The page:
- Elizabeth Malone
- April 2, 2018
The Big Business of Data Analysis
When many graduates leave the academic world and seek to enter the work force, often they have preconceived ideas of the various career opportunities they have available to them. These preconceived ideas are unfortunately limited in their nature because what appears to be the case is that there are very few career choices to actually pursue. I mean if you studied accounting for example, the likelihood is that you want to do all the appropriate exams and then finally become a CA – nothing else seems to quite hold the prestige of being a fully qualified Chartered Account…
This mindset starts getting sparked and honed long before the graduate actually leaves their institution of higher learning with their qualification, going all the way back to being asked what you want to be when you grow up. Sure, you’re asked what it is you want to be, but you’re only limited to the choices you’ve been presented and very little imagination is tolerated beyond the imagination contained naturally in any one or more of those choices.
I mean you could very well say that you want to be an astronaut, which is considered to be imaginative by way of career choices, but what if you said you wanted to build a space shuttle that can get to other planets?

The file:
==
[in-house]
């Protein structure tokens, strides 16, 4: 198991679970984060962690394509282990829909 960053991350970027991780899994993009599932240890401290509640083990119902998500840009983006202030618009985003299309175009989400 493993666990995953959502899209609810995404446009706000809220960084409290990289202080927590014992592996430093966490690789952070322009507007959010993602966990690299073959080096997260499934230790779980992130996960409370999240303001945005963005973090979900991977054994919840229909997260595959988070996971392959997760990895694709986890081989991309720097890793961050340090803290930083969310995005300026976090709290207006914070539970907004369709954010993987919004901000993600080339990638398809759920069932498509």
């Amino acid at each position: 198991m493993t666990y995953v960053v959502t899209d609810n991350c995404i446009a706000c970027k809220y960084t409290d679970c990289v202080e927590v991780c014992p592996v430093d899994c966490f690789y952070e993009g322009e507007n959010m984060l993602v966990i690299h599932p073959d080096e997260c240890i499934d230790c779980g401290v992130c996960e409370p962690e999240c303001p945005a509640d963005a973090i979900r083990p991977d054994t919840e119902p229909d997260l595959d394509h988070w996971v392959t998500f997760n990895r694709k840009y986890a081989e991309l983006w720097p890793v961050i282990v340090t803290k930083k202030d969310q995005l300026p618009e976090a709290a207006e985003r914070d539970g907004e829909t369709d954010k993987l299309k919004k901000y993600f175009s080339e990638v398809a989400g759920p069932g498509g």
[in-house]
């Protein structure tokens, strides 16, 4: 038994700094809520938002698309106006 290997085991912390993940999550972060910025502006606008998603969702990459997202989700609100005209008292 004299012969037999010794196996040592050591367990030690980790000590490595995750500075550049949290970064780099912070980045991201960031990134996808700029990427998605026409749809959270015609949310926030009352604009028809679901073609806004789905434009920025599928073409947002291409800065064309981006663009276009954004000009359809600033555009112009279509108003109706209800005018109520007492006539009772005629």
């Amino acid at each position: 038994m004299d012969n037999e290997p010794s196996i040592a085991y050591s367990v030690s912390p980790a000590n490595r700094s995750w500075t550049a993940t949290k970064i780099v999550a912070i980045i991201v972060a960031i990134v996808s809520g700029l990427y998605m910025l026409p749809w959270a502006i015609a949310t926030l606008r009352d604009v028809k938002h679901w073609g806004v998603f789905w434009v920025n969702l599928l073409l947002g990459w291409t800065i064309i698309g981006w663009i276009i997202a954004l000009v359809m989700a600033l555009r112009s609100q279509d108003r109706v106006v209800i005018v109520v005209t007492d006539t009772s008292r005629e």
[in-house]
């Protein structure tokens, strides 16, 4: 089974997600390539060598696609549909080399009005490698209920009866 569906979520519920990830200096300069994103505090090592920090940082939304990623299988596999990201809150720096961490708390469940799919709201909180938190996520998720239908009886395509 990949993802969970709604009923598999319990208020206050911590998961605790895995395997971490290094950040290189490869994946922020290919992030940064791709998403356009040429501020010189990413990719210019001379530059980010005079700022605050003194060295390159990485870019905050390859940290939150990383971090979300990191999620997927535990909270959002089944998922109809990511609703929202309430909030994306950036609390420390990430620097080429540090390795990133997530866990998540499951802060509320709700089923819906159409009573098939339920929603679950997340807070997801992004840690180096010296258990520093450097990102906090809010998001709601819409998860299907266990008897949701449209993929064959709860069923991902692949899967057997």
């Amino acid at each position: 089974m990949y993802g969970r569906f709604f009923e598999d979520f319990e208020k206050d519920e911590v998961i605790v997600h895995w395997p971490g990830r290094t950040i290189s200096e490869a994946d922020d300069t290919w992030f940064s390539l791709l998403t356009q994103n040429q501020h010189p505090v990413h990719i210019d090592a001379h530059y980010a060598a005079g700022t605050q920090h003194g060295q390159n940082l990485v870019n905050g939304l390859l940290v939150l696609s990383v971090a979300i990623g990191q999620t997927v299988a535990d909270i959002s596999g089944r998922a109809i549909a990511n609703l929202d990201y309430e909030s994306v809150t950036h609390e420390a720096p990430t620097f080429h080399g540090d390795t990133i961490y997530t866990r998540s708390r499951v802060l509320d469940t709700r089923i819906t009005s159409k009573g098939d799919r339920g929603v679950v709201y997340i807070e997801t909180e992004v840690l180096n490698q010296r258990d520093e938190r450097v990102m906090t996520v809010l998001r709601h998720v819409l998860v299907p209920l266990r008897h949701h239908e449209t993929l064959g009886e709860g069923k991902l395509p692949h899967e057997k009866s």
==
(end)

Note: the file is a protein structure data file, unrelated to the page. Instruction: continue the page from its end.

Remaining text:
Okay, so I guess I took a very long way around to get to my point of just how exciting some career opportunities which are hidden in plain view can be, such as data analysis. Maybe we have different ideas of what the word “exciting” means, I admit, but still – if you’re seeking some career satisfaction in what is a very dynamic environment (it can be as dynamic as you want it to be), then you need to make a resolution to take a closer look at the big business of data analysis.
I’m not suggesting you go back to college and study a degree towards being an Actuarial Scientist, unless of course you’re in love with numbers and are willing to put up with a more stressful work environment than that of our beloved Chartered Accountants and auditors. What I am suggesting is that you can find pretty much any career you want within the field of data analysis, even if your aim is to enjoy a working day filled with activities that guarantee something different and totally new every day.
A car accident attorney for example would pay some good money for some data which demonstrates to them that a specific market would bring in great returns through the many clients they can get, so too a door-to-door salesman for whom the big data they can access demonstrates to them a market hungry for whatever they’re selling.
So even if you don’t get directly involved in the big business of big data, it’s big enough for you to find a way in which is directly in line with your specific passion, skills, interests, qualifications, etc. Big data is everywhere and if you think about platforms such as social media sites you’ll realise that the business they’re operating in is indeed that of big data.